I notice him perched on my windshield
as I drive the boys home from school:
His legs like violin bows folded,
black drupelet eyes alert, antennae erect.
Perfect posture, perfect tranquility.
He holds his pose as we make our way through
the mechanical symphony of rush hour:
The the throaty hum of engines and exhaust pipes,
the whine of brakes,
the chest-thumping pulse of a too-loud bass.
We accelerate and decelerate with the traffic,
breathe in deep-fried something past the restaurants,
diesel fumes and second-hand cigarettes at the stoplight.
At last we make the sharp turn into our neighborhood,
drive by flower-lined porches on fresh-air streets.
He is still unmoved when we pull into the garage,
a tiny yogi deep in meditation
Unfazed by the journey.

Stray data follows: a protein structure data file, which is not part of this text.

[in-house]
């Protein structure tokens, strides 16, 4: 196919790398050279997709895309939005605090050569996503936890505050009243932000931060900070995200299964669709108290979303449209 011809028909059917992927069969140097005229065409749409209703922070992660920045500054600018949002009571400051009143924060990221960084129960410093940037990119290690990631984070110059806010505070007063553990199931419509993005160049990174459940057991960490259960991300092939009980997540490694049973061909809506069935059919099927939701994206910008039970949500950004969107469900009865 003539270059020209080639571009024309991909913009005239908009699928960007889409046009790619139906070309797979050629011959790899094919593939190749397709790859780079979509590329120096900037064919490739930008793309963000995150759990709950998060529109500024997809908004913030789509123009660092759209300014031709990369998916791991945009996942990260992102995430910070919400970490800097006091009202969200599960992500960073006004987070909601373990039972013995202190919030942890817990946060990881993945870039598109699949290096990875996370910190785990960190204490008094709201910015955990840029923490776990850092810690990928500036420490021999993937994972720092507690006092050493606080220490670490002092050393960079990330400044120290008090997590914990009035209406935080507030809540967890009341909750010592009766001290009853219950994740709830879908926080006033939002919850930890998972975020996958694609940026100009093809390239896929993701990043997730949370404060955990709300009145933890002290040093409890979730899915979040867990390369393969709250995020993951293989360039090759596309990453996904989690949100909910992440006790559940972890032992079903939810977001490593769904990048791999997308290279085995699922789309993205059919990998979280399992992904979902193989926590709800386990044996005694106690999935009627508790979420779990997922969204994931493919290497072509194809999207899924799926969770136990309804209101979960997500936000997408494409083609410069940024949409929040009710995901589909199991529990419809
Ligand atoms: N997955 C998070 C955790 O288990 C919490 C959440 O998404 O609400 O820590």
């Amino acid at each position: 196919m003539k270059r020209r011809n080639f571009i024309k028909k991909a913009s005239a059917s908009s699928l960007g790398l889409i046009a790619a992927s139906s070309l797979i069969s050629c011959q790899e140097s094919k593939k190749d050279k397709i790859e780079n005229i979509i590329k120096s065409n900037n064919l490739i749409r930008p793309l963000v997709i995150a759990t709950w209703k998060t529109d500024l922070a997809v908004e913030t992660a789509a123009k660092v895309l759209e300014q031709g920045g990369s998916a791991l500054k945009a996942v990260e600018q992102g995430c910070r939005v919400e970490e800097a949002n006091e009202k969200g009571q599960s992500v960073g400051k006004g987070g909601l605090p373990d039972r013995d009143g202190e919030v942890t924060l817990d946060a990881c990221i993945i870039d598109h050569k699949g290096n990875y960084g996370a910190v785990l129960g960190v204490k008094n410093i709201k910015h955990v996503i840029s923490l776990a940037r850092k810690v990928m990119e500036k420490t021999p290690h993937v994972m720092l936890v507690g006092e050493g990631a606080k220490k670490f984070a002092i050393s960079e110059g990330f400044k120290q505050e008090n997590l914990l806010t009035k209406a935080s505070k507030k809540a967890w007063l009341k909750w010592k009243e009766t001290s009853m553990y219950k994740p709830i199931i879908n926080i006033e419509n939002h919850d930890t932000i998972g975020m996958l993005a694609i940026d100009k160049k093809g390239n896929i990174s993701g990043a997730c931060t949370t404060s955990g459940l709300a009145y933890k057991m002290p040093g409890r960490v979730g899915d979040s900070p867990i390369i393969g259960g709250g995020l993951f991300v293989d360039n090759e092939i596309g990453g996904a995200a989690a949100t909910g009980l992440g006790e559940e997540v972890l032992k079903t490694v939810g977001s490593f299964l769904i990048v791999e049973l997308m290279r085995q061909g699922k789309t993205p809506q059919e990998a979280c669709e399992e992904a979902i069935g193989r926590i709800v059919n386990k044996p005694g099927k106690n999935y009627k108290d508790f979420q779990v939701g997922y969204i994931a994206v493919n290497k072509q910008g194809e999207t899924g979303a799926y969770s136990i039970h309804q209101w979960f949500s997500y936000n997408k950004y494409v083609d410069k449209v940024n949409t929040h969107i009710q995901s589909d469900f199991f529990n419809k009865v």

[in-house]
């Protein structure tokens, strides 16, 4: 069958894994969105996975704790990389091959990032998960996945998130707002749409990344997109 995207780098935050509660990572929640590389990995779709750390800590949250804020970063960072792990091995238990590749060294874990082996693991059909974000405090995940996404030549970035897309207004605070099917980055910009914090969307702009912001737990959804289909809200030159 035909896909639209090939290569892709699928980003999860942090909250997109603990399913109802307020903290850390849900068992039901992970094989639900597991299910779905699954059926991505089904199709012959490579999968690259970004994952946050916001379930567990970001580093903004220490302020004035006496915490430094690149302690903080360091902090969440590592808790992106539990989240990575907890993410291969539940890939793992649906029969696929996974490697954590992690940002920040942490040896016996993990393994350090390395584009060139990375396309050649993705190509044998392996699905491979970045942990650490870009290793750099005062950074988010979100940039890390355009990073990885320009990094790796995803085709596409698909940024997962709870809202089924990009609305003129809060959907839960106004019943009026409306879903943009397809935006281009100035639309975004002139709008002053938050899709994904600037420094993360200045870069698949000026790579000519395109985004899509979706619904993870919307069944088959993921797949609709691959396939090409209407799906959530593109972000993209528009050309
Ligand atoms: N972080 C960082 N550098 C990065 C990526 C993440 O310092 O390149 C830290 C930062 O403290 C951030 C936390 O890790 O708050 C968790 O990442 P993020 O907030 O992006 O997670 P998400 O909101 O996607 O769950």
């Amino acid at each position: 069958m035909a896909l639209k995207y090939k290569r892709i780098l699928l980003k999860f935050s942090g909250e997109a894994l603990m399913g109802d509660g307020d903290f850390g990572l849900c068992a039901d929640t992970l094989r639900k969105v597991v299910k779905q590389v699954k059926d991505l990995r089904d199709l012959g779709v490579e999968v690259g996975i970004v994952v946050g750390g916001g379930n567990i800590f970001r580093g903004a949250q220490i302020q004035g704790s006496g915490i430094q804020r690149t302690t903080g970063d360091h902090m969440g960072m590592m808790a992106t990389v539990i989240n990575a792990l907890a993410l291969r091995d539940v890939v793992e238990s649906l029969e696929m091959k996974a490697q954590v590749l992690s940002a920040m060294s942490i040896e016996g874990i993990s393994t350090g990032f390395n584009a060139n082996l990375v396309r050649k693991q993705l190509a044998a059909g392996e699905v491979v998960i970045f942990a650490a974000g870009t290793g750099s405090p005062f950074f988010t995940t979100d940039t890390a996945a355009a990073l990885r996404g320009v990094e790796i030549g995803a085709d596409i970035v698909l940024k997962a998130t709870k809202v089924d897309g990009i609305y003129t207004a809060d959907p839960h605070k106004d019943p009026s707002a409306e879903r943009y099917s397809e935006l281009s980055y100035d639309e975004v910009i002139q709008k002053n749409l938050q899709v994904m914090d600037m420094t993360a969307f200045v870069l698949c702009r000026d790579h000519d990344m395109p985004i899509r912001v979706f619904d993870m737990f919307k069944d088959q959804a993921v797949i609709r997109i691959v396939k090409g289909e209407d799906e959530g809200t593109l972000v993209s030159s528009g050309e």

When I try to coax him onto a sheet of paper
and carry him to freedom,
he hops down to the floor with one casual thrust
of his stilt-long legs, reluctantly
allows my sons to usher him out to the front lawn –
unhurried and unneedy of our attention,
knowing how to exist regardless
of what swirls around him.
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Chelsie Kreitzman lives in Kentucky with her husband, two young sons, and a tuxedo cat named Cookie. Along with reading and writing, she loves animals, outdoor activities, and spending time with her family. She has published poetry in several literary journals, including Poetic Sun and The Purpled Nail.